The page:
• Your gross annual sales or revenue for the past five years, if possible. Keep in mind that your gross revenue is what your business generates before taxes, expenses, and business deductions are taken into consideration.
  • Your business banking information, including account numbers and balances.
  • Your tax returns for the past five years. If you don’t have these records handy, you can easily obtain them from the IRS. Just be sure to contact the IRS in advance of the event. In many cases you’ll be able to download your tax return from the IRS website. However, some tax years may not be available electronically and will have to be mailed to you, so be sure to plan ahead.
  • A cash flow analysis that shows how money moves in and out of your business. A strong cash flow analysis includes three distinct sections, including your operating activities, investment activities, and financial activities. Beyond monies earned for goods and services and monies spent on business expenses, you’ll also need to include monies that flow in and out of your business in the form of loans, credit, and debt payments.

Your Personal Information

Even though you’re pursuing capital for your business, you may still need to share your personal information with potential lenders. In fact, anyone who owns more than 20% of your company may need to provide their personal information as well. Investors and lenders interested in partnering with small businesses understand that businesses are comprised of individuals. For that reason, every owner’s personal information should be disclosed.

You’ll need to bring:

  • Your personal contact information, including your legal name, home address, email address, and personal phone numbers.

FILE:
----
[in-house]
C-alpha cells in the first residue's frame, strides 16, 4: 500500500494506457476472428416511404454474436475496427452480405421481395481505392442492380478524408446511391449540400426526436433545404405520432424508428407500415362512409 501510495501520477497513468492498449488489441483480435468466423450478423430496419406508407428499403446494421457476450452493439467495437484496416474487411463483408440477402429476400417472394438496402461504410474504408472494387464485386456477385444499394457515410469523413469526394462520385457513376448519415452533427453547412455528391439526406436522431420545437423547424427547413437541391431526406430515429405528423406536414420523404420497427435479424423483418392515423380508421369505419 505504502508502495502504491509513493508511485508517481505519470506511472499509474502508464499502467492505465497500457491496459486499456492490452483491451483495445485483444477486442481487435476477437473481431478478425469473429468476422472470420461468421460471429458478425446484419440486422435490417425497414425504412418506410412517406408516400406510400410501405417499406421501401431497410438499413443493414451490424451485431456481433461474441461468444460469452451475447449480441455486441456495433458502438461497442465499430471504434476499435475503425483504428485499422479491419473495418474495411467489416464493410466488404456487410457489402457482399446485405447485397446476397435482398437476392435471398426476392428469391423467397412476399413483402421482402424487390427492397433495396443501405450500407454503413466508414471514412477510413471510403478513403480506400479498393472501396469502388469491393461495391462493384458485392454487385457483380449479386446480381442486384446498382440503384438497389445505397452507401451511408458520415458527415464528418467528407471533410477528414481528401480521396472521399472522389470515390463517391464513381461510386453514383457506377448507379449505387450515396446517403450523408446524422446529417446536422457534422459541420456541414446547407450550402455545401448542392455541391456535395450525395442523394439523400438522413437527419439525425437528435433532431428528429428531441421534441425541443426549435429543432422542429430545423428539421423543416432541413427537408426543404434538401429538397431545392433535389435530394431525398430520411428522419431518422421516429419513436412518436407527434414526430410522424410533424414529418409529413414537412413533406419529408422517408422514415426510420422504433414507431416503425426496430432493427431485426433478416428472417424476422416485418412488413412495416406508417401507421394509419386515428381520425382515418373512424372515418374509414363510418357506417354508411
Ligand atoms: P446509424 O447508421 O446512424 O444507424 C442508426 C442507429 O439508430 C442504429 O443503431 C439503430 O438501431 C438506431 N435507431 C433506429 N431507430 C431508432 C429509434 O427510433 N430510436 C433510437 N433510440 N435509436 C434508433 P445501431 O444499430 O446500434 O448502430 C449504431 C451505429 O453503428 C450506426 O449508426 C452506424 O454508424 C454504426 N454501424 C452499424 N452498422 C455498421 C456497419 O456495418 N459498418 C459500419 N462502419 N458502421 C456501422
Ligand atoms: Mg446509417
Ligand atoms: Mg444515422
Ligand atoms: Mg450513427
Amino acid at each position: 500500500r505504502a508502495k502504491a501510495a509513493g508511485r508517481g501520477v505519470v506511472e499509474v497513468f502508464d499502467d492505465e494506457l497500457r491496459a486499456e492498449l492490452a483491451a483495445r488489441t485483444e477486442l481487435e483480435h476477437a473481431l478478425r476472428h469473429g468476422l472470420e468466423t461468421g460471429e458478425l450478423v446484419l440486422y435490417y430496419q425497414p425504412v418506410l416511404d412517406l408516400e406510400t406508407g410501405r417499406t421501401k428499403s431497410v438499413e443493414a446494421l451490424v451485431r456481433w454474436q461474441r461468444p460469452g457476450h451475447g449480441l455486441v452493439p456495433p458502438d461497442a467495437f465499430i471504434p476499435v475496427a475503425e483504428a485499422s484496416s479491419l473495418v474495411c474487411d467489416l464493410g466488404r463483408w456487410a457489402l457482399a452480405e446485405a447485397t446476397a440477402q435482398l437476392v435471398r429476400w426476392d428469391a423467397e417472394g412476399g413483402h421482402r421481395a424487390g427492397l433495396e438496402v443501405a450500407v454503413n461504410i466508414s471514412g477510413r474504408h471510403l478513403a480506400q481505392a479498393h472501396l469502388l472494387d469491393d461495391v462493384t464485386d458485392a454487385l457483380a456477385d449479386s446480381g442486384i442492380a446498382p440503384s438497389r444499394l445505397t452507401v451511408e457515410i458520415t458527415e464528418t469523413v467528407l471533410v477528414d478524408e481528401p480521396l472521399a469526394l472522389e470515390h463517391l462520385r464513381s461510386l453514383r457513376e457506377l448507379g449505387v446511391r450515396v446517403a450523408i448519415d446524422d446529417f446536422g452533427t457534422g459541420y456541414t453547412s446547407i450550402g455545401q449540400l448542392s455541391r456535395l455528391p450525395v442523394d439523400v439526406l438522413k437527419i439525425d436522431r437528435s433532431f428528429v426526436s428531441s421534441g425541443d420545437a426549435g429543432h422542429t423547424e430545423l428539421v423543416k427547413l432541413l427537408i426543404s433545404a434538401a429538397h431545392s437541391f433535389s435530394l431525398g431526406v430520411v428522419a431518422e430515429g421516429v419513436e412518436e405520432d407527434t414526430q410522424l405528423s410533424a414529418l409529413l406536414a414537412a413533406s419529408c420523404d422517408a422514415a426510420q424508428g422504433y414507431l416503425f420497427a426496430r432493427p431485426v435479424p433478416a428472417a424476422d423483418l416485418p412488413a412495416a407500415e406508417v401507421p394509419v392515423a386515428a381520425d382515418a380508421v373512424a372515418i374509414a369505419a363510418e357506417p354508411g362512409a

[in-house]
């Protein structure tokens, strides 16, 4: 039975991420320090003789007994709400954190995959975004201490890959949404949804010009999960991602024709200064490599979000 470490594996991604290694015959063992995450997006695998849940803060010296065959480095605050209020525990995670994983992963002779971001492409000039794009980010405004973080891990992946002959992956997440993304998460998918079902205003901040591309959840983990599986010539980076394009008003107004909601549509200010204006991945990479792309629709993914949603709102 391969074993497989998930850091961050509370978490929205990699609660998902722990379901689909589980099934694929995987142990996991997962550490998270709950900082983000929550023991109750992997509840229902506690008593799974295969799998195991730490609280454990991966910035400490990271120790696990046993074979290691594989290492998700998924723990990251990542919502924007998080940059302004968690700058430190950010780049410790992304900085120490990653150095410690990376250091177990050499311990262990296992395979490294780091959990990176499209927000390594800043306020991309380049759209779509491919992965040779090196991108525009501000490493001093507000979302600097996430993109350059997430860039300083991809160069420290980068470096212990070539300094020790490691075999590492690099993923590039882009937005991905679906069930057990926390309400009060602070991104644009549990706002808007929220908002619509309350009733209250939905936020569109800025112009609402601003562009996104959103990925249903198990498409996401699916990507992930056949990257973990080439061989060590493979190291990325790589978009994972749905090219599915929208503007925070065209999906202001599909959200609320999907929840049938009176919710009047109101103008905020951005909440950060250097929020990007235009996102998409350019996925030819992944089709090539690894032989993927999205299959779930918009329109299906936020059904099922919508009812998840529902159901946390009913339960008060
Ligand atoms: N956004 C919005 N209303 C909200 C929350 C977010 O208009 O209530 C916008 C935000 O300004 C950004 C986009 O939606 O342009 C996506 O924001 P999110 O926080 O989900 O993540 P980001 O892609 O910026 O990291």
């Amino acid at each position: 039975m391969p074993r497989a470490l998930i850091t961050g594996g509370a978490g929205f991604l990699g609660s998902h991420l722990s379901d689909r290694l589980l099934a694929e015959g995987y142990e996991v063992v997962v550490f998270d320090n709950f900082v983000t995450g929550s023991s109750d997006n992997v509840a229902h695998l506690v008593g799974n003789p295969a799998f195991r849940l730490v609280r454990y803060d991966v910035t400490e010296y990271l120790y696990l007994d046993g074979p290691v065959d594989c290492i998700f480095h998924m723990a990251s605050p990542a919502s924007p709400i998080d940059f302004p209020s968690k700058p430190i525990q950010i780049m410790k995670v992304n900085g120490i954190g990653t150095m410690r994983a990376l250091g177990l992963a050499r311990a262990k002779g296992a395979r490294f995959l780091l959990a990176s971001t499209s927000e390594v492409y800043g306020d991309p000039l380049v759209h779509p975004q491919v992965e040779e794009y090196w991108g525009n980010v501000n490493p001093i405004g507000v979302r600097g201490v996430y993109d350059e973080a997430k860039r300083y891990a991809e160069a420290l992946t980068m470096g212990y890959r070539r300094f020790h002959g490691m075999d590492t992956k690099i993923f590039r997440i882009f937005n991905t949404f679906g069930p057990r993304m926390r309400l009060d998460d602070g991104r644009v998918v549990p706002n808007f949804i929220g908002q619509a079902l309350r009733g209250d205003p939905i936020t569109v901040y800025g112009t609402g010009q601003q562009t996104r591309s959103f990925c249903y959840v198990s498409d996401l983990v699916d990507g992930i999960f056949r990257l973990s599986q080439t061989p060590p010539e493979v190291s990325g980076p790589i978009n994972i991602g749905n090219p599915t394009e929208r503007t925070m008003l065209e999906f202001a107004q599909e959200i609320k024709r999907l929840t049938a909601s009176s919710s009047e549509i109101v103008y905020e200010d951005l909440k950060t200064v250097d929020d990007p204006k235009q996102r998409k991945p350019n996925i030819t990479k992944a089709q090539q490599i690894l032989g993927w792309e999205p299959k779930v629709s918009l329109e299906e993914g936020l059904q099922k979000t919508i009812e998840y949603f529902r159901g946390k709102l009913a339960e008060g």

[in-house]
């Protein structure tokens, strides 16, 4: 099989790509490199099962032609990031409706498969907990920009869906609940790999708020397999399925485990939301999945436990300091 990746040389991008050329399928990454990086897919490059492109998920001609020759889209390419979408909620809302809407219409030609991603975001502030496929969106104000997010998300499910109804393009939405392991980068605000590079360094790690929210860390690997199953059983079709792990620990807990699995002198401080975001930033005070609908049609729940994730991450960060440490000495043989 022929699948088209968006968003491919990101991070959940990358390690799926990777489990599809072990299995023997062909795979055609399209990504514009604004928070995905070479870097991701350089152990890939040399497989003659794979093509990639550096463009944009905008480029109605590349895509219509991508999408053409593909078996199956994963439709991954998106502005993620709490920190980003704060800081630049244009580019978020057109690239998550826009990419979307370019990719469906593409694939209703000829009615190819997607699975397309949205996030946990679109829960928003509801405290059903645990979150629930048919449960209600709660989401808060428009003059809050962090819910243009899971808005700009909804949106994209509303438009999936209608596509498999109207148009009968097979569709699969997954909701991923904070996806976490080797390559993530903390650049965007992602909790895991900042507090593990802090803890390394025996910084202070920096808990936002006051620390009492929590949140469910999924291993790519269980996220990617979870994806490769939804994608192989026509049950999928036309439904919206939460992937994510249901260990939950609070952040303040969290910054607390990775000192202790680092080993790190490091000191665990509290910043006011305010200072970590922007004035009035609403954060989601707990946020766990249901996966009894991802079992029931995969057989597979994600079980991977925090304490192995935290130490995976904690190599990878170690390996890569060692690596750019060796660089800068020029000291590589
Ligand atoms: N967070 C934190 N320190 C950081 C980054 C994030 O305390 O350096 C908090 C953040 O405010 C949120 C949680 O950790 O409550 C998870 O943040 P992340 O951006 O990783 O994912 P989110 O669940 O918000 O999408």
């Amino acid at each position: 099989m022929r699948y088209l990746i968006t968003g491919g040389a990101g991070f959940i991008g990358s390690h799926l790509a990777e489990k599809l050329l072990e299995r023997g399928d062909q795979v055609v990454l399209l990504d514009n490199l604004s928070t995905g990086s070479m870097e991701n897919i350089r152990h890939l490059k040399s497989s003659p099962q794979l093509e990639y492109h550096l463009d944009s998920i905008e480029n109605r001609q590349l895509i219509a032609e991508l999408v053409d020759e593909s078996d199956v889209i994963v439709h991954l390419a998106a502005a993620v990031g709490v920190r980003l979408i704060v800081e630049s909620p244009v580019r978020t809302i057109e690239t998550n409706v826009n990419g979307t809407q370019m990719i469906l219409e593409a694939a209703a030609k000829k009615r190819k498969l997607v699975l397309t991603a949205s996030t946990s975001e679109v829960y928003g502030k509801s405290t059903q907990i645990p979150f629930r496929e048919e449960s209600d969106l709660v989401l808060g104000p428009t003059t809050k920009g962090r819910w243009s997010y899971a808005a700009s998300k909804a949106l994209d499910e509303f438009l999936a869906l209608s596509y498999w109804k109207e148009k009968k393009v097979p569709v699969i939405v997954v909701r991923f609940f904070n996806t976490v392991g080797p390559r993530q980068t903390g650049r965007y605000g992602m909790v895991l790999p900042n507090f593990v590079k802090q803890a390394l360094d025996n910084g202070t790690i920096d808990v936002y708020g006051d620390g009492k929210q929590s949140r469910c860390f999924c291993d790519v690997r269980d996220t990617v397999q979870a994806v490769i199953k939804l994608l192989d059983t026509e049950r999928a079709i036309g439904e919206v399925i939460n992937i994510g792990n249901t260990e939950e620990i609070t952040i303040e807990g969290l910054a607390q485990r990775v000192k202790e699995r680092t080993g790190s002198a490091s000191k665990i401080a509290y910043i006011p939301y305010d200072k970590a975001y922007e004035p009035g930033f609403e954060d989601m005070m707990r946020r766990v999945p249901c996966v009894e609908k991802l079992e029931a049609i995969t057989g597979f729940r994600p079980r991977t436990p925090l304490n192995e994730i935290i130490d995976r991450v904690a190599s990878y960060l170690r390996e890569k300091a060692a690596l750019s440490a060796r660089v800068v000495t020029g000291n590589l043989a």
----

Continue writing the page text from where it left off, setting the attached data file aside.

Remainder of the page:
• Your social security number and the social security numbers of all business owners.
  • Your date of birth and proof of your country of citizenship if you are not a U.S. citizen. A passport and birth certificate from your country of origin may be requested.
  • Your personal tax returns for the past three years, which should include a clear picture of your annual household income. Additionally, you should bring personal tax returns for any business owners with 20% or more ownership of the company.
  • Your personal financial statement that includes a breakdown of all your assets and liabilities. A personal financial statement should include assets like real estate, automobiles, and insurance policies, as well as liabilities like your mortgage, personal loans, and unpaid taxes. Each business owner should provide their own personal financial statement. You can download a sample personal financial statement here.
  • IRS form 4506-T for all business owners. This form is a request for tax transcripts, and will allow the lender to gain a more in-depth picture of your financials beyond your tax returns. You can download form 4506-T here.

A little something extra

Now that you’ve shared your personal, financial, and business information with your potential lender, why not share a little something extra? Don’t hesitate to bring a copy of your business plan, marketing materials, customer testimonials, goals, and success stories to share at the event.

Potential investors want to get to know you as an individual, and get to know your business beyond the numbers. Be able to clearly articulate why you’re passionate about what you do, and how partnering with them will change the face of the future for your business. If you have a clear vision of what you want to achieve and can demonstrate how you’re taking steps to get there, lenders will be that much more likely to start a conversation with you – a conversation with the potential to become a long-term, profitable business partnership.

Photo Credit: darby, Twenty20